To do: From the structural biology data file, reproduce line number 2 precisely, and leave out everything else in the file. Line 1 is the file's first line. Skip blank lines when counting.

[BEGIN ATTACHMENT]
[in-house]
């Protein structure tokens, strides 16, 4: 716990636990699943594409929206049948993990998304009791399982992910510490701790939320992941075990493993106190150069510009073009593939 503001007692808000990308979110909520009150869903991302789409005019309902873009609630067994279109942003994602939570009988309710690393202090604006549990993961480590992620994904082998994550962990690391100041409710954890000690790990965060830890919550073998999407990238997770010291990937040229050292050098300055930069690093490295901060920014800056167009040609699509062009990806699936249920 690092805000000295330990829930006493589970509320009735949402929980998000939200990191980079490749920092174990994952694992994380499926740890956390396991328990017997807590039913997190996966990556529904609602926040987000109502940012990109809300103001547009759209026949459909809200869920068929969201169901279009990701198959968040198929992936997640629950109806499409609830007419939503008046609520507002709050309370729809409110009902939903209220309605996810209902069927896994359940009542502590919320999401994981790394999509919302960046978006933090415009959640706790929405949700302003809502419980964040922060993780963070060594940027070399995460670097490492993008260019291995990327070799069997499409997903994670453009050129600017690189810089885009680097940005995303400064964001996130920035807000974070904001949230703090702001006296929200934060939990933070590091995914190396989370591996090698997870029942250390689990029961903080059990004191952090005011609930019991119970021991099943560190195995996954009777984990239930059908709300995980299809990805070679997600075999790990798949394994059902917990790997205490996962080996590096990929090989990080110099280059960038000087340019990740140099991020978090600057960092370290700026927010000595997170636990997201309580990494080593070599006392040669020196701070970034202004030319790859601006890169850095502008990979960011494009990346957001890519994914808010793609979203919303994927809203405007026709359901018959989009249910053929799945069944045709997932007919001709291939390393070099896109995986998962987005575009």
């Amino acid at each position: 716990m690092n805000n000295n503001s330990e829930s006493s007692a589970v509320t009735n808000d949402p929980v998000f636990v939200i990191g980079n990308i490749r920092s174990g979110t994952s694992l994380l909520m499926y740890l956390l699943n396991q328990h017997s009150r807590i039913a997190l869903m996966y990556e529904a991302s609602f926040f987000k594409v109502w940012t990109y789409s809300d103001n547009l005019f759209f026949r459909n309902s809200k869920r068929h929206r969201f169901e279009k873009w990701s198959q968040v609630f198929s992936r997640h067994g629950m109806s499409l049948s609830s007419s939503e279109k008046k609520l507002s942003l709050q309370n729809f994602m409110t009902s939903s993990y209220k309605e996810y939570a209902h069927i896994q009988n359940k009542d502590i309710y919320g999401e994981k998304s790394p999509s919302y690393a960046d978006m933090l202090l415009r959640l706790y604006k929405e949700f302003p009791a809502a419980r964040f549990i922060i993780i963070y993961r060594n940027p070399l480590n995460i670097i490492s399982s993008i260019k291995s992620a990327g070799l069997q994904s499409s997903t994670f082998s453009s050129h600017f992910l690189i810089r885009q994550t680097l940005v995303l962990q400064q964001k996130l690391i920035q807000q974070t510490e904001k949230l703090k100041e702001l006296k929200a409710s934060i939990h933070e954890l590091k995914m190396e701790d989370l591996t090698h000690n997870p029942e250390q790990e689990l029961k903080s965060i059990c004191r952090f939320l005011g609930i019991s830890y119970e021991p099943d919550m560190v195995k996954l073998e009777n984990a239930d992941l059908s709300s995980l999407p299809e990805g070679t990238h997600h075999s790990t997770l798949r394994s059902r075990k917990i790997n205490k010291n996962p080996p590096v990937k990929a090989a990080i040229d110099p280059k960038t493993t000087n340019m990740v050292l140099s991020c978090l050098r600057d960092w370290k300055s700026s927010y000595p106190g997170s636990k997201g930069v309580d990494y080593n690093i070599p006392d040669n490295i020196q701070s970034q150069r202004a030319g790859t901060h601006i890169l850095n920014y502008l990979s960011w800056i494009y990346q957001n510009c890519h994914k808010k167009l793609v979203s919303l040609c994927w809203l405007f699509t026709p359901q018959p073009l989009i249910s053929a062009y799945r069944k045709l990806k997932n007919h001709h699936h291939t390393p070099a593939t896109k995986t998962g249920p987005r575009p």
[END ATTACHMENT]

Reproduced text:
């Protein structure tokens, strides 16, 4: 716990636990699943594409929206049948993990998304009791399982992910510490701790939320992941075990493993106190150069510009073009593939 503001007692808000990308979110909520009150869903991302789409005019309902873009609630067994279109942003994602939570009988309710690393202090604006549990993961480590992620994904082998994550962990690391100041409710954890000690790990965060830890919550073998999407990238997770010291990937040229050292050098300055930069690093490295901060920014800056167009040609699509062009990806699936249920 690092805000000295330990829930006493589970509320009735949402929980998000939200990191980079490749920092174990994952694992994380499926740890956390396991328990017997807590039913997190996966990556529904609602926040987000109502940012990109809300103001547009759209026949459909809200869920068929969201169901279009990701198959968040198929992936997640629950109806499409609830007419939503008046609520507002709050309370729809409110009902939903209220309605996810209902069927896994359940009542502590919320999401994981790394999509919302960046978006933090415009959640706790929405949700302003809502419980964040922060993780963070060594940027070399995460670097490492993008260019291995990327070799069997499409997903994670453009050129600017690189810089885009680097940005995303400064964001996130920035807000974070904001949230703090702001006296929200934060939990933070590091995914190396989370591996090698997870029942250390689990029961903080059990004191952090005011609930019991119970021991099943560190195995996954009777984990239930059908709300995980299809990805070679997600075999790990798949394994059902917990790997205490996962080996590096990929090989990080110099280059960038000087340019990740140099991020978090600057960092370290700026927010000595997170636990997201309580990494080593070599006392040669020196701070970034202004030319790859601006890169850095502008990979960011494009990346957001890519994914808010793609979203919303994927809203405007026709359901018959989009249910053929799945069944045709997932007919001709291939390393070099896109995986998962987005575009």